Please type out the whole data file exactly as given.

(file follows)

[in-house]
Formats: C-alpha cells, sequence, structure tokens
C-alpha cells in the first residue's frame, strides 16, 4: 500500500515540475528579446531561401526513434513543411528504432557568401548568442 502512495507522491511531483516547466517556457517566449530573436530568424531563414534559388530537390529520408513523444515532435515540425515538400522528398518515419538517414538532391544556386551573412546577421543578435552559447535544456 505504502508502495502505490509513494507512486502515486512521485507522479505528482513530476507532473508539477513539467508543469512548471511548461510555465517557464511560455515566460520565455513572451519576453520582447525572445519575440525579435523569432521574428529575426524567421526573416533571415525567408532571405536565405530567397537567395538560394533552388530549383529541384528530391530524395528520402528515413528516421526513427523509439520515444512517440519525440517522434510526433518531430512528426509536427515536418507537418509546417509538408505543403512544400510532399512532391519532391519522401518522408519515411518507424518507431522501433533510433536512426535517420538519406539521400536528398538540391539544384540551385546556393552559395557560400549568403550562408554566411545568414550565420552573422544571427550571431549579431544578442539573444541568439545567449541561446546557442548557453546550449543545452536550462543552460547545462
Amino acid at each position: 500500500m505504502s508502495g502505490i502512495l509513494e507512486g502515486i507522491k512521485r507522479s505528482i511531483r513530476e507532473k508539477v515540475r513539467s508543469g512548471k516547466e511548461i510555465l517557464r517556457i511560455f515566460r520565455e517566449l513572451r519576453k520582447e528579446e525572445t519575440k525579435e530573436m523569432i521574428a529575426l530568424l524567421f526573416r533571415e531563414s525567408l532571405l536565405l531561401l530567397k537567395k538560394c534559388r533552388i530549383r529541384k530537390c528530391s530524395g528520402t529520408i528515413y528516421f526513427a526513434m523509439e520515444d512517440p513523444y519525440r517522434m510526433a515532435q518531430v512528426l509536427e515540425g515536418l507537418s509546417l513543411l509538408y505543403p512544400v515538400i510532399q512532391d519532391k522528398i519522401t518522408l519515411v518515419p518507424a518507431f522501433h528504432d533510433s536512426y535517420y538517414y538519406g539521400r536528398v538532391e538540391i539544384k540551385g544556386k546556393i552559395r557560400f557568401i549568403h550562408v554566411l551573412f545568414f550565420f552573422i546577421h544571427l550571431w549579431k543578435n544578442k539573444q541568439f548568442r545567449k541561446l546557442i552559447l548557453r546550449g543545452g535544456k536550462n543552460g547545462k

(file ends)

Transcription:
[in-house]
Formats: C-alpha cells, sequence, structure tokens
C-alpha cells in the first residue's frame, strides 16, 4: 500500500515540475528579446531561401526513434513543411528504432557568401548568442 502512495507522491511531483516547466517556457517566449530573436530568424531563414534559388530537390529520408513523444515532435515540425515538400522528398518515419538517414538532391544556386551573412546577421543578435552559447535544456 505504502508502495502505490509513494507512486502515486512521485507522479505528482513530476507532473508539477513539467508543469512548471511548461510555465517557464511560455515566460520565455513572451519576453520582447525572445519575440525579435523569432521574428529575426524567421526573416533571415525567408532571405536565405530567397537567395538560394533552388530549383529541384528530391530524395528520402528515413528516421526513427523509439520515444512517440519525440517522434510526433518531430512528426509536427515536418507537418509546417509538408505543403512544400510532399512532391519532391519522401518522408519515411518507424518507431522501433533510433536512426535517420538519406539521400536528398538540391539544384540551385546556393552559395557560400549568403550562408554566411545568414550565420552573422544571427550571431549579431544578442539573444541568439545567449541561446546557442548557453546550449543545452536550462543552460547545462
Amino acid at each position: 500500500m505504502s508502495g502505490i502512495l509513494e507512486g502515486i507522491k512521485r507522479s505528482i511531483r513530476e507532473k508539477v515540475r513539467s508543469g512548471k516547466e511548461i510555465l517557464r517556457i511560455f515566460r520565455e517566449l513572451r519576453k520582447e528579446e525572445t519575440k525579435e530573436m523569432i521574428a529575426l530568424l524567421f526573416r533571415e531563414s525567408l532571405l536565405l531561401l530567397k537567395k538560394c534559388r533552388i530549383r529541384k530537390c528530391s530524395g528520402t529520408i528515413y528516421f526513427a526513434m523509439e520515444d512517440p513523444y519525440r517522434m510526433a515532435q518531430v512528426l509536427e515540425g515536418l507537418s509546417l513543411l509538408y505543403p512544400v515538400i510532399q512532391d519532391k522528398i519522401t518522408l519515411v518515419p518507424a518507431f522501433h528504432d533510433s536512426y535517420y538517414y538519406g539521400r536528398v538532391e538540391i539544384k540551385g544556386k546556393i552559395r557560400f557568401i549568403h550562408v554566411l551573412f545568414f550565420f552573422i546577421h544571427l550571431w549579431k543578435n544578442k539573444q541568439f548568442r545567449k541561446l546557442i552559447l548557453r546550449g543545452g535544456k536550462n543552460g547545462k